The White Sox’ Enigmatical DH Situation

According to Wiktionary, the definition of “enigmatic” is

1. Pertaining to an enigma.
2. Mysterious.
3. Defying description.
4. (variant) Enigmatical.

Is “Enigmatical” really a word? Who cares? I think it fits as a nickname: The Enigmatical Kenny Williams.

I am not mocking Chicago White Sox General Manager Kenny Williams. I’m mocking myself. I have a terrible track record when it comes to thinking about Williams’ moves. When he makes a move I think is silly, it ends up working out. When he makes a move I like, it blows up. So it is with some trepidation that I am posting on Chicago’s designated hitter hole.

The White Sox are built to win now: trading for Jake Peavy, acquiring Alex Rios, and adding questionable stopgaps like Juan Pierre in left and Mark Teahen at third. It’s not an unrealistic hope. The Twins were the class of the AL Central even before adding Orlando Hudson. But with Peavy, Mark Buerhle, John Danks, and Gavin Floyd, the Sox probably have the best starting rotation in the division, and the bullpen is strong. The position players don’t stand out as much, but they aren’t dreadful — Carlos Quentin is a good hitter when healthy, Gordon Beckham is a budding star, and Rios, Alexei Ramirez, and Paul Konerko are solid performers. They’re probably the only other team in the Central with a shot, but it is a legitimate shot.

That makes the DH situation puzzling. The White Sox decided to pass on Jim Thome, who then signed a cheap contract with the Twins. While I’m not sure how much a bench DH really helps the Twins (unless Delmon Young is terrible yet again despite CHONE’s favorable projection), not having him around really is going to hurt Chicago. It’s not clear who Chicago plans on playing at DH, but (Omar Vizquel jokes aside) from what I gather it will be a mix of Andruw Jones, Mark Kotsay, and occasionally guys like Paul Konerko and Carlos Quentin. Perhaps power-hitting catching prospect Tyler Flowers will get some DH starts later in the season.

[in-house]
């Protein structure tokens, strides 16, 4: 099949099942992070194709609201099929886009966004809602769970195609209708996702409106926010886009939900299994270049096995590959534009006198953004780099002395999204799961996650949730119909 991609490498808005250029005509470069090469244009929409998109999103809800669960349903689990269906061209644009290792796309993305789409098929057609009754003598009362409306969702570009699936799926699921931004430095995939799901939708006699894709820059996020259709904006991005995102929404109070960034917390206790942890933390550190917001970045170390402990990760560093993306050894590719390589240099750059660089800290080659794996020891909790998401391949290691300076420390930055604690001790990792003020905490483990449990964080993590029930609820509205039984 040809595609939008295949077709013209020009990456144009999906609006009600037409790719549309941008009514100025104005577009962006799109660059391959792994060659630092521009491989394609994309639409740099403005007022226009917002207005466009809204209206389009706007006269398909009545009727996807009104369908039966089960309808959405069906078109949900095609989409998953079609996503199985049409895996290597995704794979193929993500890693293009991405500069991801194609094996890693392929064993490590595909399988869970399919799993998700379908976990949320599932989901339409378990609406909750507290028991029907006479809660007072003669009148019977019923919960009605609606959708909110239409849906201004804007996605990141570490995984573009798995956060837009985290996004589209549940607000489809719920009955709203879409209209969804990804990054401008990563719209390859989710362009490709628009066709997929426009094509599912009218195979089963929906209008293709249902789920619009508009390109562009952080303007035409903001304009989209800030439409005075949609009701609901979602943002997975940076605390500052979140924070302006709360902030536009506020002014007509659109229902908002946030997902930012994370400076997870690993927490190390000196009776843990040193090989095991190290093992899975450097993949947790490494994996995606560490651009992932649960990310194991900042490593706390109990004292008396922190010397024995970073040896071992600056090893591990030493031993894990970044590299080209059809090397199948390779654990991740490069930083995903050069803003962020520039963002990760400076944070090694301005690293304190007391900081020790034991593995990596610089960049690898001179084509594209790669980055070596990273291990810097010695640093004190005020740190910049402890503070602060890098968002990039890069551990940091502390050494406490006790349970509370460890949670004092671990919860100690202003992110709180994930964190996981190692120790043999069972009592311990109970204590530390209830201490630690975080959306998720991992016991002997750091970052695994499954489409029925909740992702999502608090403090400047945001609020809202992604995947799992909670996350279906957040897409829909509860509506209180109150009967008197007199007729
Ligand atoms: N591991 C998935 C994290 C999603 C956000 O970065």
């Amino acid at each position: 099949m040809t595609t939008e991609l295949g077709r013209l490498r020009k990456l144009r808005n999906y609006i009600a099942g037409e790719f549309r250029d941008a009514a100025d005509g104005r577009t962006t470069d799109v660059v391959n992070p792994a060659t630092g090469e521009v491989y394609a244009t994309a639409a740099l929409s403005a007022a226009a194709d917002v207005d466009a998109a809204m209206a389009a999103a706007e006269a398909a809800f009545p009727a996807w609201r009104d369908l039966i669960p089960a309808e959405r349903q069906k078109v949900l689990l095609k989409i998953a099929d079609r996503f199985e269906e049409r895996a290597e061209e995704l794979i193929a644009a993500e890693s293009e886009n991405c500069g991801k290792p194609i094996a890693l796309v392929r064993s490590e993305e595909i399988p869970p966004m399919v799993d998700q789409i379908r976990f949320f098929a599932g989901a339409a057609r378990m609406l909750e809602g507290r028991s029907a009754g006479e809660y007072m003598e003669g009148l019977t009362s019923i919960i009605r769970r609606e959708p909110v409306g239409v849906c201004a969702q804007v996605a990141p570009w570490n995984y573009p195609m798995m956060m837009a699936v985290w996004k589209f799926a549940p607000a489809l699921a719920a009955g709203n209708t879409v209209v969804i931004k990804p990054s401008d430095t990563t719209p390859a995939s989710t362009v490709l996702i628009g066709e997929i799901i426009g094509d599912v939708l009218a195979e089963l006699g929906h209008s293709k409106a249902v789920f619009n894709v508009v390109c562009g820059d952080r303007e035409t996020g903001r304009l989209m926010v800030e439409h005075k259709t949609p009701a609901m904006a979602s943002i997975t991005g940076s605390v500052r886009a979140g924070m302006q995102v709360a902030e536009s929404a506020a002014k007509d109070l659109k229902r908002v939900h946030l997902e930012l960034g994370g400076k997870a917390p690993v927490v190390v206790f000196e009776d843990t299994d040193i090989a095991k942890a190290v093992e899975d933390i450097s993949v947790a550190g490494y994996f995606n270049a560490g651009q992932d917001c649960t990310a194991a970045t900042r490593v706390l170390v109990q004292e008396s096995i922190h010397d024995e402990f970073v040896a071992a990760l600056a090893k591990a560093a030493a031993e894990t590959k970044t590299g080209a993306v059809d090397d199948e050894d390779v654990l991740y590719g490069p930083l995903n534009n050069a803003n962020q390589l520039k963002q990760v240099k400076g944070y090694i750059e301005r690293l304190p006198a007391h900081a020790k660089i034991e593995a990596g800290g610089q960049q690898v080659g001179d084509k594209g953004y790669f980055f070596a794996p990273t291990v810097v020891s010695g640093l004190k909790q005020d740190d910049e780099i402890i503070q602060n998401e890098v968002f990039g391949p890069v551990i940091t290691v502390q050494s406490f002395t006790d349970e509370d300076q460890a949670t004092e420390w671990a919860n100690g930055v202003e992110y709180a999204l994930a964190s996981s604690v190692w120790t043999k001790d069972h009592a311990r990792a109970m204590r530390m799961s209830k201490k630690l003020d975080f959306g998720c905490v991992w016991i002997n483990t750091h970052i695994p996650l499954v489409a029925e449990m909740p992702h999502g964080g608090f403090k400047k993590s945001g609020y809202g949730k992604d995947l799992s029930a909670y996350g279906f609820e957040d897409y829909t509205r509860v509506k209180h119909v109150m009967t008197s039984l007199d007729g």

Seriously, a Jones/Kotsay platoon is the first option? Keep in mind that a league-average hitter is a replacement level DH. While Jones might still have his uses as a bench/platoon player, CHONE projects him as a below average hitter (.324 wOBA, -7/150 in context-neutral linear weights). If you think that’s bad, Kotsay projects at .297 wOBA, -16/150 context-neutral. That’s not useful at any of the positions Kotsay backs up at this point, much less DH. Even if efficiently platooned, that’s ugly. Heck, Mike Jacobs (-6) would be an upgrade, and would also keep the Chicago/Kansas City pipeline active.

They really didn’t have room for Thome? He probably adds just a few runs for the Twins, but he would be at least a one, maybe two win improvement over Jones/Kotsay. Of the remaining free agents, Russell Branyan seems like a great fit. He’s a +15/150 hitter. Even with doubts about his back, as a half-time player he probably adds a win. Carlos Delgado would be an improvement as a DH in a platoon situation, too. There are plenty of league-average hitters still out there who could meet the defensive “requirements” at DH.

The White Sox are in a situation where spending a bit on a DH who can hit better than Zombie Andruw Jones and Mark Kotsay is logical, yet so far they’ve passed. But one thing I’ve learned over the last few years is to never count The Enigmatical Kenny Williams out.

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Matt Klaassen reads and writes obituaries in the Greater Toronto Area. If you can't get enough of him, follow him on Twitter.

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RonDom
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RonDom

Kenny Williams wins on luck, it’s rather frustrating to be a White Sock fan for that reason.

Gary
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Gary

Its a good thing that hes a pretty lucky guy then.